Part 5: St. Croix


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The Trip

The ship went back to sea after we completed our day on St. Maartin.  We traveled through the night and the next morning we docked at St. Croix.  Kathleen's uncle Douglas moved to St. Croix some years back and we arranged to visit him at his home in the hills above the harbor.

The Photos

The photos below are what we saw.

When I awoke in the morning, I went outside to see what was going on.  The ship was using its thrusters to turn in place and approach the dock from the stern end.  Above, the turn is nearly complete and the ship is backing into the dock.

Nancy and Bobby get ready for a day out and about.

The ship landed in Frederiksted, St. Croix.  The buildings here were a mixture of old colonial and newer designs.  The building above, the old customs house, is barred shut.

To the north of the landing area was a small park that was occupied by the local vendors.

The vendors had a combination of semi-permanent structures and Ez-Up canopies and were selling the usual stuff: hats, Tee shirts, jewelry and art.

This old cargo crane served as the roost for one of the local pelicans.

Kathleen's uncle Douglas came down to meet us a the pier.

After initial greetings, we had to determine logistics to get to Douglas' house.  Our group was too big for one trip so Kathleen and I agreed to be on the second group and used the time to walk around town.  The rocks along the seawall were teeming with birds working for their lunch.  They would run to avoid the incoming waves then run back to see what the waves delivered for them.

To quote the plaque on the wall, this building was rebuilt after thet Fireburn insurrection of 1878 by the Doute family which owned the property from 1839-1924.

From Strand Street, we got a nice view of our ship tied up at the quay.

Next to 13 Strand Street was an older brick and stone building that is still in use.  The upper story is an office building, but the lower floor is blocked off.

Some of the older buildings were in quite sad shape and were in need of restoration.

This building has columns and arches built from hand-made bricks.

The Frederiksted Mall is just a bit smaller than the malls you are likely familiar with.

Several colorful murals adorned privacy walls and the sides of buildings.

These electric cars were for rent.

Since as I am drafting these pages without internet access, I do not know who Mr. Buddhoe was or what he accomplished.  Soon after I took the photo above, Douglas returned to take us to his home on the mountain.  It was a short drive, but too far to walk unless highly motivated.

One of the issues with living in the tropics is dealing with the "critters".  This lizard found his way into the dining area of the house and I spotted him on the drapes.  His is a translucent yellow color.  The good news is that they eat insects.  The bad news is that whatever goes in, also comes out.

The deck and patio were awesome.

The sitting room was very nicely appointed with comfortable chairs.

The dining room is good sized and functionally designed.

There is a nice pool and patio between the three wings of the house.  This house has water capture system that routes rain from the roof into a 17,000 gallon cistern under the floor.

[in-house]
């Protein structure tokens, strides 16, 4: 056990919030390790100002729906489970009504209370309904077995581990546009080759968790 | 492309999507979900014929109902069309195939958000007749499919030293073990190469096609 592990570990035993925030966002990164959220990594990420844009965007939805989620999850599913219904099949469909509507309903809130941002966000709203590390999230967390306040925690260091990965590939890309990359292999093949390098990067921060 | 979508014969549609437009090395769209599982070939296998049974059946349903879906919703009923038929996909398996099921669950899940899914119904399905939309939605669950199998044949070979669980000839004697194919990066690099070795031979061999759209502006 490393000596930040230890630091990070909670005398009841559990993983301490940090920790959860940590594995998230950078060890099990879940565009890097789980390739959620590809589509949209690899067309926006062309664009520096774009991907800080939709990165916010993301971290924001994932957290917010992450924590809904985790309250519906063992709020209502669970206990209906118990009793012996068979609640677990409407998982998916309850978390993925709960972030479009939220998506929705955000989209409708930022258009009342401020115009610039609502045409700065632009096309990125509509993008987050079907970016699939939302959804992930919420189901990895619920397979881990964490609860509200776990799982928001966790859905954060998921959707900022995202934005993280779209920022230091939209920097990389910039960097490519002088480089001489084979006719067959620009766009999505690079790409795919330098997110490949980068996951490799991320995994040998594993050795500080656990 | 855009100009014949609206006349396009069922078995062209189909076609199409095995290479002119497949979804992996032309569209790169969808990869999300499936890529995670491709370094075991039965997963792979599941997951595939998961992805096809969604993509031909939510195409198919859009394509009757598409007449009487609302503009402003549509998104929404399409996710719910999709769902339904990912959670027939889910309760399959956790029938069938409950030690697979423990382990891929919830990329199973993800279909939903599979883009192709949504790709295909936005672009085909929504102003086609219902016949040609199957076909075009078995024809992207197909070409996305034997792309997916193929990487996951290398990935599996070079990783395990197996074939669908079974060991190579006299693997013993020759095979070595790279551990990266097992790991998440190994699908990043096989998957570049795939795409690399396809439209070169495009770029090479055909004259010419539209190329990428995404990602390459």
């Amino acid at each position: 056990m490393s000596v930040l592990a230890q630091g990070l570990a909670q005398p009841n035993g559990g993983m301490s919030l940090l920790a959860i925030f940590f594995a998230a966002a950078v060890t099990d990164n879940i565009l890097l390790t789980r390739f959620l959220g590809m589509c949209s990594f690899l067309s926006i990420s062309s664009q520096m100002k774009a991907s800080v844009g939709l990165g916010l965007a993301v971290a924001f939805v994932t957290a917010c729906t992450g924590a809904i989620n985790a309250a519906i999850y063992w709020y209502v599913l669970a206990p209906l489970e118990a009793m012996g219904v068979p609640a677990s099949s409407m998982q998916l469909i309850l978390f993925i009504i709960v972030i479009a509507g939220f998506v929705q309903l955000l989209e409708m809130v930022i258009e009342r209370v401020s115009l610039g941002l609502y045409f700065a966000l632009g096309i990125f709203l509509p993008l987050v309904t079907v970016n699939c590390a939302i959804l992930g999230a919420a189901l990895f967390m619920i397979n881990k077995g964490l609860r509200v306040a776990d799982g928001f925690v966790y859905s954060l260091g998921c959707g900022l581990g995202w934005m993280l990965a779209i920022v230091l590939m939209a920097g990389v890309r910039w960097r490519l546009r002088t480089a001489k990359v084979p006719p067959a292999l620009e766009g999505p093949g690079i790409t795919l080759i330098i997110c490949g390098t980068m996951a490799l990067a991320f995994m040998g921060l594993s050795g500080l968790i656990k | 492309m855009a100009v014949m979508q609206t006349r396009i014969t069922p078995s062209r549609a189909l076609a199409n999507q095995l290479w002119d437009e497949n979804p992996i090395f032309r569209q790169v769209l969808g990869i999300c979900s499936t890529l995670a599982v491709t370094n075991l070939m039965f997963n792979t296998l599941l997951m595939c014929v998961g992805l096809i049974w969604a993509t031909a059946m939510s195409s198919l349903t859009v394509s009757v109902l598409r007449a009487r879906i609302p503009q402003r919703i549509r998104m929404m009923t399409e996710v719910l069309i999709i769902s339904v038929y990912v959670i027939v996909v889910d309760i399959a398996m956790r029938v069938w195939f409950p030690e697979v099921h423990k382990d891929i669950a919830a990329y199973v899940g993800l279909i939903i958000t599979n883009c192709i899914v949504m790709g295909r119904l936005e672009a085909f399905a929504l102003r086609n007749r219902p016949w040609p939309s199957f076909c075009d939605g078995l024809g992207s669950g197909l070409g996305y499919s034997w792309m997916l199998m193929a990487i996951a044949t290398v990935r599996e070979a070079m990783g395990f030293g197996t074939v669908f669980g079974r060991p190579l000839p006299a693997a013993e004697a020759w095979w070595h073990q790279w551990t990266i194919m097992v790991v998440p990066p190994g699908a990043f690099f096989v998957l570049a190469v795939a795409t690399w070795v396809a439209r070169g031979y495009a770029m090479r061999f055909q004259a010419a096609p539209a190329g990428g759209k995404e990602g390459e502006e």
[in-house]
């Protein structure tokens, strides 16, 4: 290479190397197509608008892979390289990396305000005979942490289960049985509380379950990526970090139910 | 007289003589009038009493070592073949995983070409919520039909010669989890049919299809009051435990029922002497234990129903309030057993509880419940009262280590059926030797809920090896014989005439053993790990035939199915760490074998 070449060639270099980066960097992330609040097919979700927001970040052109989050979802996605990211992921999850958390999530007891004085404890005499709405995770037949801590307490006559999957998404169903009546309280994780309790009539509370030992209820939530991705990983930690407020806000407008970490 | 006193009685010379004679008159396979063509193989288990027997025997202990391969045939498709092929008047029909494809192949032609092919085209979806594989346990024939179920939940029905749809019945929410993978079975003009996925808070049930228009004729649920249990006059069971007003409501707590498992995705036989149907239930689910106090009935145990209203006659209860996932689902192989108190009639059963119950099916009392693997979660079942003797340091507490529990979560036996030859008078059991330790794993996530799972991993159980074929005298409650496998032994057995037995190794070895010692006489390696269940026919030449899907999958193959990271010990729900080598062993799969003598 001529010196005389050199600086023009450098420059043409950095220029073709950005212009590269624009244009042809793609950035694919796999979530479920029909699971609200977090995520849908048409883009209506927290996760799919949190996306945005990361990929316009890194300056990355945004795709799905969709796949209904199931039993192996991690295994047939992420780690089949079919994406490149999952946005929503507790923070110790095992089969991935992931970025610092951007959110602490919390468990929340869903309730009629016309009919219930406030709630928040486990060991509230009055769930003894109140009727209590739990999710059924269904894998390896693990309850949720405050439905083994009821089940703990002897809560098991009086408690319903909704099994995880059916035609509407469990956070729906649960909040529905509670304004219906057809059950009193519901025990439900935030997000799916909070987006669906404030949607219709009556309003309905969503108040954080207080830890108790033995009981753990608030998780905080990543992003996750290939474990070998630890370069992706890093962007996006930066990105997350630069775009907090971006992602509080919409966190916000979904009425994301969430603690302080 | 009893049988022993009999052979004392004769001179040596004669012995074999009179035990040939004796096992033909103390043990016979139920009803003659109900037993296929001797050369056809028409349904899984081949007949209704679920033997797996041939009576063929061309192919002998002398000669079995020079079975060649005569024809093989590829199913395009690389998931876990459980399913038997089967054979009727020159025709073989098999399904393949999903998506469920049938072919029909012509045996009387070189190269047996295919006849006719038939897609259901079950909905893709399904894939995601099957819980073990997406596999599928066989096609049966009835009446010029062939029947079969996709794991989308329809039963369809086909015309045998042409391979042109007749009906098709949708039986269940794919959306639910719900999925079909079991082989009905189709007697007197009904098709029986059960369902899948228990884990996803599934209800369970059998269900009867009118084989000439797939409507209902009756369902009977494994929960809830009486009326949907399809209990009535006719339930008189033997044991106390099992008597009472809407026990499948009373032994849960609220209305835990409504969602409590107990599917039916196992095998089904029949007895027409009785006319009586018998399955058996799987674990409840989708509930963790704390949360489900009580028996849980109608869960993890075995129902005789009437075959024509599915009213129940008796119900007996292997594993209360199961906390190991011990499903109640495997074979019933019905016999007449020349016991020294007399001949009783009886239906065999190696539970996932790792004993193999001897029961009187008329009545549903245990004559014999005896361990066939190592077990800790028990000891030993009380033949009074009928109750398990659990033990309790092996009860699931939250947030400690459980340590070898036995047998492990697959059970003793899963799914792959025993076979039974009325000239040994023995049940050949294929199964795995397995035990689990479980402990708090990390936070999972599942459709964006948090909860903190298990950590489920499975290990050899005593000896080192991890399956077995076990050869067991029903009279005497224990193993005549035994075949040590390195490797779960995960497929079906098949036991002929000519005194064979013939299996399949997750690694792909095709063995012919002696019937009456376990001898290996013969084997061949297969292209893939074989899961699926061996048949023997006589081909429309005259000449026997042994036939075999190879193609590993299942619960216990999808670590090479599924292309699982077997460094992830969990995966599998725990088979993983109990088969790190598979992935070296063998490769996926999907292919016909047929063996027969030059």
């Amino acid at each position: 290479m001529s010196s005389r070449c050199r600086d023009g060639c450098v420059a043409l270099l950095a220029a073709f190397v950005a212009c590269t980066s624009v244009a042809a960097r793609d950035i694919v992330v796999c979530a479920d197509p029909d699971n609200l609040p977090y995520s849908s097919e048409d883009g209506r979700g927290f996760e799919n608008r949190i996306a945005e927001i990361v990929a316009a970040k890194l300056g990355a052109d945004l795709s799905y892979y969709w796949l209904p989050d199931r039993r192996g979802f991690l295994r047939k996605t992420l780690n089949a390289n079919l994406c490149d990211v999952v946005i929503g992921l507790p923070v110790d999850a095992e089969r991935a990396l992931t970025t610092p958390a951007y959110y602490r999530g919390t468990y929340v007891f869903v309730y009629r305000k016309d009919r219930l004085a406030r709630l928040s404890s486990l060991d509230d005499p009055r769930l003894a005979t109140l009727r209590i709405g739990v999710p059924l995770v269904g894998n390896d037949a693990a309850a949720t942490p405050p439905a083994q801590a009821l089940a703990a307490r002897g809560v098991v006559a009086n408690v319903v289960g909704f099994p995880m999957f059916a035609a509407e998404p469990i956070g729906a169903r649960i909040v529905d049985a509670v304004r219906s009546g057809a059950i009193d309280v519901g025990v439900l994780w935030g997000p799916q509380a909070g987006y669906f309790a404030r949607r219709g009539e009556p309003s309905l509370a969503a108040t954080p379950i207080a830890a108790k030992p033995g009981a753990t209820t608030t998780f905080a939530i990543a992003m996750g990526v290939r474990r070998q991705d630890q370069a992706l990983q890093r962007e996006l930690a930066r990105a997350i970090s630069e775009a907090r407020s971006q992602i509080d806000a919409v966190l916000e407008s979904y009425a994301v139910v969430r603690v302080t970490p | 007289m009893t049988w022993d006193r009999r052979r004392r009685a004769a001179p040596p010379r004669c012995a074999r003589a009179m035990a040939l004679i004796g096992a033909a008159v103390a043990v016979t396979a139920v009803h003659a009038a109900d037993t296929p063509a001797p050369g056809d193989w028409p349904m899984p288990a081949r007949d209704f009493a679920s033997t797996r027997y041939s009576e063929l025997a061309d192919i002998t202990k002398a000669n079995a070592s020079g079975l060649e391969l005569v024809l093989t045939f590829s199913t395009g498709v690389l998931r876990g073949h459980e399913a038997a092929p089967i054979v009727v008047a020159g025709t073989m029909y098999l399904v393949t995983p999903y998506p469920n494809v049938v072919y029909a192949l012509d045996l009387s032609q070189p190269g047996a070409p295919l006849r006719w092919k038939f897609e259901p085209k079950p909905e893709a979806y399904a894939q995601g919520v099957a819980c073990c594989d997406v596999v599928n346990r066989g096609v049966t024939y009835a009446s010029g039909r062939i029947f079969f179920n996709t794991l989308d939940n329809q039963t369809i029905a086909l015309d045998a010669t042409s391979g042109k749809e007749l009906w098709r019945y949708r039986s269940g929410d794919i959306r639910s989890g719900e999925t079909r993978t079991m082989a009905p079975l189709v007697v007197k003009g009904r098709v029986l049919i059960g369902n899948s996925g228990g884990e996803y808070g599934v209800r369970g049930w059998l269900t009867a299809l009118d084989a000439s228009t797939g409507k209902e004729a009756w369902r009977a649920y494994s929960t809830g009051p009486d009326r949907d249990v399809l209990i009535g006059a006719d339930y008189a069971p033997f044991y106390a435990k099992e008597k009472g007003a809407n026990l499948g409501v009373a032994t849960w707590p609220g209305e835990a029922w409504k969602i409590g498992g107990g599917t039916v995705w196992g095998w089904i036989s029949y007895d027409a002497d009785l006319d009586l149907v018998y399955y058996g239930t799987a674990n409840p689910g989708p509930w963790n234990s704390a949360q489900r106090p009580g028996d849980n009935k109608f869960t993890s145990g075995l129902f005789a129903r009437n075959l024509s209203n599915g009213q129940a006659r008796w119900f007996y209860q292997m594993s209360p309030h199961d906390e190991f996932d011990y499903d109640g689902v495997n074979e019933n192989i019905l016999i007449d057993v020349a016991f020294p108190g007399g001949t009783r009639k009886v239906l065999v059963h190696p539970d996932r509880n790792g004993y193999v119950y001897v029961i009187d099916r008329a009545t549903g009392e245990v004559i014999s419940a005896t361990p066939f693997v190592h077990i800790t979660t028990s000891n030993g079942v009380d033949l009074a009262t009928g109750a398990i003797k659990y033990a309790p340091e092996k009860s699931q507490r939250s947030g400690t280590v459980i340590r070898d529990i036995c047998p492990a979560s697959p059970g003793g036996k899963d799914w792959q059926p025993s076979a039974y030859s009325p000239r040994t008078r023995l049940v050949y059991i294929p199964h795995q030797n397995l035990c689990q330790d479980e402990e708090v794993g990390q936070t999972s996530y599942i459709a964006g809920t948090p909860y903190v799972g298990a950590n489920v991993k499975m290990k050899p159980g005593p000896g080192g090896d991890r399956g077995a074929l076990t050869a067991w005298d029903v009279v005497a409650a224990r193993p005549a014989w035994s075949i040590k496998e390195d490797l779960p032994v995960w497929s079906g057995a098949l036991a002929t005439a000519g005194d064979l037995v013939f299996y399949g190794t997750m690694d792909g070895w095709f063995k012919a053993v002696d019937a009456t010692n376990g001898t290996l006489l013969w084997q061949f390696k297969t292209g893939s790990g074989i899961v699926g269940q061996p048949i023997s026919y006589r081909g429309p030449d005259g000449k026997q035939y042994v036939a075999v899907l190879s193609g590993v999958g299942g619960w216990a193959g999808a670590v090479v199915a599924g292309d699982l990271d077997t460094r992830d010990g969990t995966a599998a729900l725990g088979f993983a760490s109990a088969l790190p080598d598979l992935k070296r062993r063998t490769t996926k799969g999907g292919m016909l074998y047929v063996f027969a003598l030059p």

From the patio Douglas has a great view of Butler Bay at Frederiksted.

The formal living room has 2 sets of double doors; one goes to the pool patio and the other to the garden patio.

Douglas was an interior designer before he retired and his professional skill is manifested in his home decor.

The garden patio is small but cozy.  Note the gutter connection into the water supply system.

The house is situated on a steep hillside.  Below the pool patio, you can go down stairs built into the face of the hillside to the gardens below.

One of the terraces below the pool had a brain coral left over from the previous owner of the property.  This type of coral is protected now, so specimens are rather rare.

In the brush and vines of the hillside near the driveway, we spotted a huge termite nest.  The large brown mud ball is the nest and there were mud tubes going from the nest to the ground below.

I broke a portion of one of the tubes to expose the termites within.  These insects are highly organized and build the nest and associated tubes to protect themselves from predators and the elements.

While we were touring the grounds, Douglas and Kathleen were slaving away on lunch.  Three kinds of salad were prepared and all were tasty.

In addition to the salad, cold avocado soup with sour cream was prepared.

The ship's movement schedule dictated our schedule and after a pleasant lunch and much catching up, we returned to the cruise ship terminal at Frederiksted.  While waiting for the group to assemble, I spotted these old cannons stuck into the coral reef.

The old fort that protected Butler Bay still had some antique cannons.

When we returned to the cruise ship pier the same pelican was on top of the old dock crane.

We enjoyed our time on St. Croix.  Douglass has a great house with a to-die-for view of the bay below.  The only fly in the ointment is the steep gravel road that he has as a driveway.  When tropical storms or hurricanes come to the island, the driveway will be difficult to impassible.

Next, another night on the ship and then on to Charlotte Amalie on St. Thomas Island.

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Photos and Text Copyright Bill Caid 2012, all rights reserved.
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